Sounders General Manager & President of Soccer Garth Lagerwey hasn’t always been a PNW guy.
He grew up in Illinois, went to school at Duke, and as a professional goalkeeper he played for eight clubs, mostly in the Midwest and South. After law school at Georgetown and a stint as GM with Real Salt Lake, Lagerwey made his way to Seattle in 2015. All along the way, though, he knew of the impressive talent pool found in the Northwest.
“This region, this city has produced really good players for a really long time,” Lagerwey told Jackson Felts on this week’s episode of “Sounders Weekly" on Sports Radio KJR 950 AM. “The culture here is conducive to developing soccer players. That’s a real positive.”
When Lagerwey joined the organization in 2015, the academy was still in its infancy. Most notably, 20-year-old defender DeAndre Yedlin, the club’s first Homegrown Player, had just transferred to Tottenham. Beyond this major success story, there wasn’t a steady flow of talent coming from the academy system.
Three years later, the improvement is evident. The club has made five Homegrown signings the past three years, including forward Jordan Morris, and there are more on the way. There are currently six players on the S2 roster – ranging from age 15 to 22 – who are signed to USL contracts from the academy (Azriel Gonzalez, Nick Hinds, Shandon Hopeau, Alfonso Ocampo-Chavez, David Olsen, Sam Rogers and Ray Serrano). Five of them are still teenagers.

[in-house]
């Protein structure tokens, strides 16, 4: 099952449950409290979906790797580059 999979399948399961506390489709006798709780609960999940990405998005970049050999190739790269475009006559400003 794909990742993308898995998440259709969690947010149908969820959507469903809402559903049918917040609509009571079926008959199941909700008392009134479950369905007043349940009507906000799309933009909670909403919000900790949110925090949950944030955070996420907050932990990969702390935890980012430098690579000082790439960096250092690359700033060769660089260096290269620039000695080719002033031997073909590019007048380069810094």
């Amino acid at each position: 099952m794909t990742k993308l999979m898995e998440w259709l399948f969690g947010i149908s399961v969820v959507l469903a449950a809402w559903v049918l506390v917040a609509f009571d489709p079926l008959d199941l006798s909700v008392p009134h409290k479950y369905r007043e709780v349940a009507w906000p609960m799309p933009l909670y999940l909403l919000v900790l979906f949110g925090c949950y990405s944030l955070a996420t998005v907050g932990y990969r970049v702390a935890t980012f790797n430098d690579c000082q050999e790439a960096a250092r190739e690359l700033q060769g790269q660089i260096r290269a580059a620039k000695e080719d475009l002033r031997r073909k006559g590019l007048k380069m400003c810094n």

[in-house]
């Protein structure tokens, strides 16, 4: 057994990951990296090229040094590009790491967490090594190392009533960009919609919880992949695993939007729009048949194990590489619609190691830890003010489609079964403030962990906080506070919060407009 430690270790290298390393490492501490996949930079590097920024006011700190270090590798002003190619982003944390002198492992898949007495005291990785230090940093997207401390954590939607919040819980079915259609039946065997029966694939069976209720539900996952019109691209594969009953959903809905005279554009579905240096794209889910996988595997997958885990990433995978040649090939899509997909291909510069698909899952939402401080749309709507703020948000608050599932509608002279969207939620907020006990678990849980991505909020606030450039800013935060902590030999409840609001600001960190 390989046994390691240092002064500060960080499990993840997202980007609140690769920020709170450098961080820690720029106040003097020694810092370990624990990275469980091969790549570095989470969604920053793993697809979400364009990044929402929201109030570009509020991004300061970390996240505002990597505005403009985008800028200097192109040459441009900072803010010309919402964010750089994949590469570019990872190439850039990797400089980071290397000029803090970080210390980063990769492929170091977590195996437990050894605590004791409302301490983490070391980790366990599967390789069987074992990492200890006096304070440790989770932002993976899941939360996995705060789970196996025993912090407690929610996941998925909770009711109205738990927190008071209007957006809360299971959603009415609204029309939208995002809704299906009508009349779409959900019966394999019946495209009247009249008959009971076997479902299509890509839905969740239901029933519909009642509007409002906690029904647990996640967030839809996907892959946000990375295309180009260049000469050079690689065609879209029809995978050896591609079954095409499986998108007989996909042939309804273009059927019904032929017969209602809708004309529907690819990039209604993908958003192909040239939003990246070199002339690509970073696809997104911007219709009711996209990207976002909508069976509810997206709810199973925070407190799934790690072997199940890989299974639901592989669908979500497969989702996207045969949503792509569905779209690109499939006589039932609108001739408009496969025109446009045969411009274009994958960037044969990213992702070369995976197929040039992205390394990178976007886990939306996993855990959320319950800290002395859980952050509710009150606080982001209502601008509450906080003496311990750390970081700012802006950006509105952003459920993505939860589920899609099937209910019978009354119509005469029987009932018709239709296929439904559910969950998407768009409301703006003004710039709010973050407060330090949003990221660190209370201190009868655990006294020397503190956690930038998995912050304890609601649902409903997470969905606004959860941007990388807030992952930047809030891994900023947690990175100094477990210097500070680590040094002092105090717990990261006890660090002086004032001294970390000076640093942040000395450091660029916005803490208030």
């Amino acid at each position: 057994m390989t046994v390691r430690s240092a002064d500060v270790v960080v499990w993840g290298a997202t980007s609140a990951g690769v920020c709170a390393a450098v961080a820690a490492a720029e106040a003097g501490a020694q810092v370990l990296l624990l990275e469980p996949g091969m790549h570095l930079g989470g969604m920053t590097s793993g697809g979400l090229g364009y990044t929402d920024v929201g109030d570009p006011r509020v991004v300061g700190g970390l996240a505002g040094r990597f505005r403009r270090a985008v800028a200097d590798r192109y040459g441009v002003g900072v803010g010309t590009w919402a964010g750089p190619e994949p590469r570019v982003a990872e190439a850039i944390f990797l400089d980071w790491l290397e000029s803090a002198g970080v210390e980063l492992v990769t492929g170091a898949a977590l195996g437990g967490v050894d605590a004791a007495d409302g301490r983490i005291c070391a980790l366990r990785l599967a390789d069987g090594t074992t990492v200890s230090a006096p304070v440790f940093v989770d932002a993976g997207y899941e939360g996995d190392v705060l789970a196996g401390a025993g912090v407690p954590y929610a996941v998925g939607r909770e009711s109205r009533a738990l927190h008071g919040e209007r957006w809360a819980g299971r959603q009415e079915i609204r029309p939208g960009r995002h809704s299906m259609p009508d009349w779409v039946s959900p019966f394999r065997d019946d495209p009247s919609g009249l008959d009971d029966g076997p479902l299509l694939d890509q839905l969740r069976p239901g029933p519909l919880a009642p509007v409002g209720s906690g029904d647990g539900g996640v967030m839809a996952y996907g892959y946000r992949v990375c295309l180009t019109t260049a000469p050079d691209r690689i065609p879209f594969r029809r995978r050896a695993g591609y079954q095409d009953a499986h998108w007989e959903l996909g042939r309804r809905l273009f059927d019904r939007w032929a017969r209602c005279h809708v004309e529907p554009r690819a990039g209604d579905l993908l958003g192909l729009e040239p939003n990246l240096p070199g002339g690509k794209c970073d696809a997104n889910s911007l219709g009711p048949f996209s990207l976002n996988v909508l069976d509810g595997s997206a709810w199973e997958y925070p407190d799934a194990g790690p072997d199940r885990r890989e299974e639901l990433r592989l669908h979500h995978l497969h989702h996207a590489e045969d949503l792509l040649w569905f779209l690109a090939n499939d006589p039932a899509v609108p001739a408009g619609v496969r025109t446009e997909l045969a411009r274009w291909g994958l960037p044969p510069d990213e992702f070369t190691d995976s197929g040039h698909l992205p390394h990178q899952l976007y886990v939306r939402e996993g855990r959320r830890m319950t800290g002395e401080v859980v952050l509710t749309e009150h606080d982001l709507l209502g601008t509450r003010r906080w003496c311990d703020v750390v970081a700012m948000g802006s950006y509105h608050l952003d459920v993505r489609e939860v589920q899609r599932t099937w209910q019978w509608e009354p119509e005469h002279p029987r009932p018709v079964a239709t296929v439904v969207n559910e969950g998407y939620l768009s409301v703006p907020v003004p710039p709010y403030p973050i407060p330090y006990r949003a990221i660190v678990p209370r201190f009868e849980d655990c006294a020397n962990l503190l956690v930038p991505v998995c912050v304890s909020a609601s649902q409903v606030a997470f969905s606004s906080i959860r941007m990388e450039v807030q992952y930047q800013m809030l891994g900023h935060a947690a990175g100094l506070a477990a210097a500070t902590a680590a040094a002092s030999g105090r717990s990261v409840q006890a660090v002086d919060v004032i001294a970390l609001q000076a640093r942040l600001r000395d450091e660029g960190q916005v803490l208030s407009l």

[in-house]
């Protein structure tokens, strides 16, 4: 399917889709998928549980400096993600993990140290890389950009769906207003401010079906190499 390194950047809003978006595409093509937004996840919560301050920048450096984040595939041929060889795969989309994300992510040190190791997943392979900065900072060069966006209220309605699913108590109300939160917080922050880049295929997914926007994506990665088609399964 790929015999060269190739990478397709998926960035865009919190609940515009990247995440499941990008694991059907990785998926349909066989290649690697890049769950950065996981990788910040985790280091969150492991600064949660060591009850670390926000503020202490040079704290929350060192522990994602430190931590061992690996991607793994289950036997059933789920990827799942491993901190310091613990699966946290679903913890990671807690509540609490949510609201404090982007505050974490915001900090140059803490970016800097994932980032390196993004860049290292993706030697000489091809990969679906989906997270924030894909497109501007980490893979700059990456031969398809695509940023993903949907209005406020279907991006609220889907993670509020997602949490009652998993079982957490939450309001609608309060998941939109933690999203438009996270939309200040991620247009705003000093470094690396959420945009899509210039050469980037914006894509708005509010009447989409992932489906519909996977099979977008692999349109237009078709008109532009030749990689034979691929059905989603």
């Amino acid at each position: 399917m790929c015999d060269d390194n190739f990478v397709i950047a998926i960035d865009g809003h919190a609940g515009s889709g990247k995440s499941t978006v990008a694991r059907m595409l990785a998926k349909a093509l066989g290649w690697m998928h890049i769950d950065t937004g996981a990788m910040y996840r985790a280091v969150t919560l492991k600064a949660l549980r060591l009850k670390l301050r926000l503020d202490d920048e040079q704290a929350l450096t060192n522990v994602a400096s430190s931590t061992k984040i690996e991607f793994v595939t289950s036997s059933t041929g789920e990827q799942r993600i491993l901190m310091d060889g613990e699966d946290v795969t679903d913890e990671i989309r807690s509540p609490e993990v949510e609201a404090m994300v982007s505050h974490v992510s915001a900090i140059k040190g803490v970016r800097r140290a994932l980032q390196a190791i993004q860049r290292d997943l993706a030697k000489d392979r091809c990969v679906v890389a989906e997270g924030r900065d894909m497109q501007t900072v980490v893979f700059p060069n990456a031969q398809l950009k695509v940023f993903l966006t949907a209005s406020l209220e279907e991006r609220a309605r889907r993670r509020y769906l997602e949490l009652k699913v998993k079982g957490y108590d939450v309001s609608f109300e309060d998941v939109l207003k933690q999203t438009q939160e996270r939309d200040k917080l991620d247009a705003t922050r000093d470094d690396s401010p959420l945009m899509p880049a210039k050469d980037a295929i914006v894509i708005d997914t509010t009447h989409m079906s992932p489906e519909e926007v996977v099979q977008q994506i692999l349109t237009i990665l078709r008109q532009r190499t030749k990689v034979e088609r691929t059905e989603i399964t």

Enrique Montana reacts after scoring a goal against Silicon Valley Soccer Club | Quinn Width
“We’re signing guys when they are young,” Lagerwey said. “Our goal is to have them get 100 professional games before they turn 20. That’s largely through S2. We are going up through the U-17 level, then if you’re good enough, to S2, and if you’re good enough, to the First Team. We are making a lot of strides.”
For Lagerwey, success through the academy is not measured through the occasional star power that comes out of the system – it’s about creating a pipeline that consistently produces talent.
“You want to create systems that allow the most good players to succeed, and those guys will fight it out and the best will make it up and they will be better for the competition,” Lagerwey added.